At the bottom of all really fruitful work must be the readiness to give oneself entirely. Without this readiness, one's service has no substance. The legionary who somewhere sets up the barrier: "thus far and no farther is self-sacrifice to go," will accomplish only the trivial, though great exertions may be made. On the other hand, if that readiness exist, even though it may never, or but in small measure, be called upon, it will be fruitful of immense things.

"Jesus answered : 'Will you lay down your life for me?' " (Jn 13:38)

5  Must "finish the race" (2 Tim 4:7)

Thus the call of the Legion is for a service without limit or reservations. This is not entirely a counsel of perfection, but of necessity as well, for if excellence is not aimed at, a persevering membership will not be achieved. A lifelong perseverance in the work of the apostolate is in itself heroic, and will only be found as the culmination of a continuous series of heroic acts, as indeed it is their reward.

But not alone to the individual membership must the note of permanence attach. Each and every item of the Legion's round of duty must be stamped with this selfsame seal of persevering effort. Change, of course, there must necessarily be. Different places and persons are visited; works are completed, and new works are taken on. But all this is the steady alteration of life, not the fitful operation of instability and novelty-seeking, which ends by breaking down the finest discipline. Apprehensive of this spirit of change, the Legion appeals unceasingly for a sterner temper, and from each succeeding meeting sends its members to their tasks with the unchanging watchword, as it were, ringing in their ears: "Hold firm."

Real achievement is dependent upon sustained effort, which in turn is the outcome of an unconquerable will to win. Essential to the perseverance of such a will is that it bend not often nor at all. Therefore, the Legion enjoins on its branches and its members a universal attitude of refusal to accept defeat, or to court it by a tendency to grade items of work in terms of the "promising," the "unpromising," the "hopeless," etc. A readiness to brand as "hopeless" proclaims that, so far as the Legion is concerned, a priceless soul is free to pursue unchecked its reckless course to hell. In addition, it indicates that an unthinking desire for variety and signs of progress tends to replace higher considerations as the motive of the work. Then, unless the harvest springs up at the heels of the sower, there is discouragement, and sooner or later the work is abandoned.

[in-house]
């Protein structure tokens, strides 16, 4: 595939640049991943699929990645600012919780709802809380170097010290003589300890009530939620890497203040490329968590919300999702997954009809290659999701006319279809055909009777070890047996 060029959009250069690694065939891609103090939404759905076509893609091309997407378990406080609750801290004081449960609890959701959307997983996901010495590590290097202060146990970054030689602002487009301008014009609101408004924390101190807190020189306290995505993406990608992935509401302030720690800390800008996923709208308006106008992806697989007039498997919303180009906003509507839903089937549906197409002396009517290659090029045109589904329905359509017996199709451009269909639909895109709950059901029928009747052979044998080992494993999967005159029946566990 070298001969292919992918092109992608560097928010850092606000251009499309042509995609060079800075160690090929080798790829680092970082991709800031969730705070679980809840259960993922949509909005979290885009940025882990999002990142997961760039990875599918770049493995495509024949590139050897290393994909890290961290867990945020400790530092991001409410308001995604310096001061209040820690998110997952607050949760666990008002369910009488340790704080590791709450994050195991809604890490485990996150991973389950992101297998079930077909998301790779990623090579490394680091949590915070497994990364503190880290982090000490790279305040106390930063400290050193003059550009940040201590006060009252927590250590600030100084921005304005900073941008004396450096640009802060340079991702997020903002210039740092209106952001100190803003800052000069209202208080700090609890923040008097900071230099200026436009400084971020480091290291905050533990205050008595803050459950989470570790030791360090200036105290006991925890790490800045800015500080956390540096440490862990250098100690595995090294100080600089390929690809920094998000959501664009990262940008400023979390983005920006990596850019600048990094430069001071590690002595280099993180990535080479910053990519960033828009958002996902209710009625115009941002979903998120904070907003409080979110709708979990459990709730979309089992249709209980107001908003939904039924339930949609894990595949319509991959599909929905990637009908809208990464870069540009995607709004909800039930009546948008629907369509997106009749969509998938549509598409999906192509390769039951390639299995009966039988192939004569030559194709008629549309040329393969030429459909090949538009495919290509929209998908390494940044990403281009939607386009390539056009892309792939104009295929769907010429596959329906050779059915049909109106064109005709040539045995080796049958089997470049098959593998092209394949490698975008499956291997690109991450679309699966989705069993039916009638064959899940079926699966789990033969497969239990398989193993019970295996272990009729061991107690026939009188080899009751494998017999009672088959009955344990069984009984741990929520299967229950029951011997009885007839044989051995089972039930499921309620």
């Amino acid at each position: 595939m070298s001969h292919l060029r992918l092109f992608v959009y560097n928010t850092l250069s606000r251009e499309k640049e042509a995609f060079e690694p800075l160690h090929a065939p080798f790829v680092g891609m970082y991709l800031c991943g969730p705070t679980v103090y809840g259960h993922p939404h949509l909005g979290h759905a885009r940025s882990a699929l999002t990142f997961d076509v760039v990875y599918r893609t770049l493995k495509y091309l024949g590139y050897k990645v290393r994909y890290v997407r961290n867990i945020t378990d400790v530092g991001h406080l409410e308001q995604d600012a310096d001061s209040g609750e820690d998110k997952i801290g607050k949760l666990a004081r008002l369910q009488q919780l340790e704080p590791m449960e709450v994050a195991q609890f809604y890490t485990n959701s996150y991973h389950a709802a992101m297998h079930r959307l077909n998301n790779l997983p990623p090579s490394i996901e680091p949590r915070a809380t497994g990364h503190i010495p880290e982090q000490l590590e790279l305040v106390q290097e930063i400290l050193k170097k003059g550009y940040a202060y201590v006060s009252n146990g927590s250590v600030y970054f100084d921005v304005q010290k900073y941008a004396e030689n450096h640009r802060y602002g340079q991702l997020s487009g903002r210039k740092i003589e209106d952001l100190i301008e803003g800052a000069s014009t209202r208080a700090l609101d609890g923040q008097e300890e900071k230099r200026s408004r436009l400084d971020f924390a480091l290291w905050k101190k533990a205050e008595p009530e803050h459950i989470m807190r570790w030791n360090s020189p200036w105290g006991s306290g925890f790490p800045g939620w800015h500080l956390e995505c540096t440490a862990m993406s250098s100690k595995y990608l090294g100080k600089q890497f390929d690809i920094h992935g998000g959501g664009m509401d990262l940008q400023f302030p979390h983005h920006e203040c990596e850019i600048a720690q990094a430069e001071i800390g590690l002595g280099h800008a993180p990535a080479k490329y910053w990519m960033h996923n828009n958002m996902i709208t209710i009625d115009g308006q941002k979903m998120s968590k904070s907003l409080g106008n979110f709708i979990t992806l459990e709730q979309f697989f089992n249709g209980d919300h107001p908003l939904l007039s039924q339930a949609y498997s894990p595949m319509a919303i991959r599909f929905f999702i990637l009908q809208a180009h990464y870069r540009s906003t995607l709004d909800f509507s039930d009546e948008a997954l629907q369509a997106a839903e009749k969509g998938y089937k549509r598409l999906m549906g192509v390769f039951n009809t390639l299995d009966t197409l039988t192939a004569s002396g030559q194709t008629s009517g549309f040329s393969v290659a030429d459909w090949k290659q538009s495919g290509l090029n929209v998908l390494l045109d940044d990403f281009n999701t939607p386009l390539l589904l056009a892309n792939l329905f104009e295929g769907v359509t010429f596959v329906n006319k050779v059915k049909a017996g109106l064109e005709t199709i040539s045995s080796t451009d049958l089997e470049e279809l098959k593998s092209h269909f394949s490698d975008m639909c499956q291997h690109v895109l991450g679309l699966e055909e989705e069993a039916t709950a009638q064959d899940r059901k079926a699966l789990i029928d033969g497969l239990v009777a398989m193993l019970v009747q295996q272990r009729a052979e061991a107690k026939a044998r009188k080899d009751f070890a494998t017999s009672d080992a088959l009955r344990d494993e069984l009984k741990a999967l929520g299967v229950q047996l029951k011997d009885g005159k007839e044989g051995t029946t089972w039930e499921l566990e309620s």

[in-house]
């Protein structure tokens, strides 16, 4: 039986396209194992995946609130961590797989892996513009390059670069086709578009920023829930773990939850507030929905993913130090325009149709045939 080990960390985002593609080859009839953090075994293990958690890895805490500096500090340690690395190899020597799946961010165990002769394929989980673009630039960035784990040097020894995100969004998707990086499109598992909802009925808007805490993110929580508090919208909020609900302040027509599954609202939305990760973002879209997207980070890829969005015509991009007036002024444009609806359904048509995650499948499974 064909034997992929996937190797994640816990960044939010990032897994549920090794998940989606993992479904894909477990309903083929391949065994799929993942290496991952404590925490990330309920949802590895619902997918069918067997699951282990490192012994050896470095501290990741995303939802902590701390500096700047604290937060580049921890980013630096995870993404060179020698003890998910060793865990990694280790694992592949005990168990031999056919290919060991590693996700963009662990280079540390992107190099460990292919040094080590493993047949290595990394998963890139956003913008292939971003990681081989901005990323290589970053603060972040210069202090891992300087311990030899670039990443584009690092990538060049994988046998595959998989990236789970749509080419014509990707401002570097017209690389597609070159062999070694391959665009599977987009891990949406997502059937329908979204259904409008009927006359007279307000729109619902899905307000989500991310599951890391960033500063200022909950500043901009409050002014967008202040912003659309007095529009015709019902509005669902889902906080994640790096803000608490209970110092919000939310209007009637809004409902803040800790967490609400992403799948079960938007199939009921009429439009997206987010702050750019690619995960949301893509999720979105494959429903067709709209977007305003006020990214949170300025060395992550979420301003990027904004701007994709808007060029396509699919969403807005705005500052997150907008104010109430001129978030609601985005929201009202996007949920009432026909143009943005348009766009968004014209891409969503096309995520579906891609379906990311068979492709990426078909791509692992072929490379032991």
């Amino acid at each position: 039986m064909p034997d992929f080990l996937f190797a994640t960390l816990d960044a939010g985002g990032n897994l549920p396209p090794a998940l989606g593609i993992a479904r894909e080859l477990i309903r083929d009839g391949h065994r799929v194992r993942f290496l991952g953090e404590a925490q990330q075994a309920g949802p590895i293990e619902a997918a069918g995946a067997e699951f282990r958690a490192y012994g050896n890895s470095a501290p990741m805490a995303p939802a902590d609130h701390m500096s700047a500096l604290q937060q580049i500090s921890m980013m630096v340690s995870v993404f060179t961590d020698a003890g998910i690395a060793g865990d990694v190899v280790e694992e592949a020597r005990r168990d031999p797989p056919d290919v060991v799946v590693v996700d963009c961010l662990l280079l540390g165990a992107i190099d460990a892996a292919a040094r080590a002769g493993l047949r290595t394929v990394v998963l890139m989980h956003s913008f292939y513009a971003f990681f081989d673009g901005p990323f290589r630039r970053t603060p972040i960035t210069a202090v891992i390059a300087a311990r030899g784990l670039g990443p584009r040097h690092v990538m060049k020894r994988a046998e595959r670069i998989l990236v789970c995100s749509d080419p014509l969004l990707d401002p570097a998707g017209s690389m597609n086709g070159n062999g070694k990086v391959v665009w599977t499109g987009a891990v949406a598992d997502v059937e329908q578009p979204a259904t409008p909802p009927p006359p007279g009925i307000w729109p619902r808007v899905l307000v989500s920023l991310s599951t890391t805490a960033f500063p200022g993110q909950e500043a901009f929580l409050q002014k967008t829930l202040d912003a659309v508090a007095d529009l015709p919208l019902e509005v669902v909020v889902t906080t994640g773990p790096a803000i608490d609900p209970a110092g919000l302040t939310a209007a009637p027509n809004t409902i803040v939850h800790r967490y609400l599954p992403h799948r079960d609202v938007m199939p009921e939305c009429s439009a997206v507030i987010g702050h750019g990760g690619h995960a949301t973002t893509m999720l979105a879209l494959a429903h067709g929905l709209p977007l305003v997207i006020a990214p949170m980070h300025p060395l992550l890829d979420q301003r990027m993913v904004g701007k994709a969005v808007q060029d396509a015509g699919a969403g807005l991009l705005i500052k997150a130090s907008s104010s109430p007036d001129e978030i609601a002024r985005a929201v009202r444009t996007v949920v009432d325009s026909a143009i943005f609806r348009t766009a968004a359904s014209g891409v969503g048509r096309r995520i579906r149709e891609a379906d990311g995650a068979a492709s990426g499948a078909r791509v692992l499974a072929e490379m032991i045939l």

Again, it is declared and insisted that the act of labelling any one case as hopeless automatically weakens attitude towards every other case. Consciously or unconsciously, approach to all work will be in a spirit of doubt as to whether it is justifying effort, and even a grain of doubt paralyses action.

And worst of all, faith would have ceased to play its due part in Legion affairs, being allowed only a modest entrance when deemed approvable to reason. With its faith so fettered and its determination sapped, at once rush in the natural timidities, the pettinesses, and the worldly prudence, which had been kept at bay, and the Legion is found presenting a casual or half-hearted service which forms a shameful offering to heaven.
Hence it is that the Legion is concerned only in a secondary way about a programme of works, but much about intensity of purpose. It does not require from its members wealth or influence, but faith unwavering; not famous deeds but only unrelaxed effort; not genius but unquenchable love; not giant strength but steady discipline. A legionary service must be one of holding on, of absolute and obstinate refusal to lose heart. A rock in the crisis; but constant at all times. Hoping for success; humble in success; but independent of it; fighting failure; undismayed by it; fighting on, and wearing it down; thriving upon difficulties and monotony, because they give scope for the faith and effort of an enduring siege. Ready and resolute when summoned; on the alert though not called upon; and even when there is no conflict and no enemy in sight, maintaining a tireless precautionary patrol for God; with a heart for the impossible; yet content to play the part of stop-gap; nothing too big; no duty too mean; for each the same minute attention, the same inexhaustible patience, the same inflexible courage; every task marked with the same golden tenacity; always on duty for souls; ever at hand to carry the weak through their many weak moments; vigilantly watching to surprise the hardened at their rare moments of softness; unremitting in search for those that have strayed; unmindful of self; all the time standing by the cross of others, and standing there until the work is consummated.
Unfailing must be the service of the organisation consecrated to the Virgo Fidelis, and bearing, either for honour or dishonour, her name.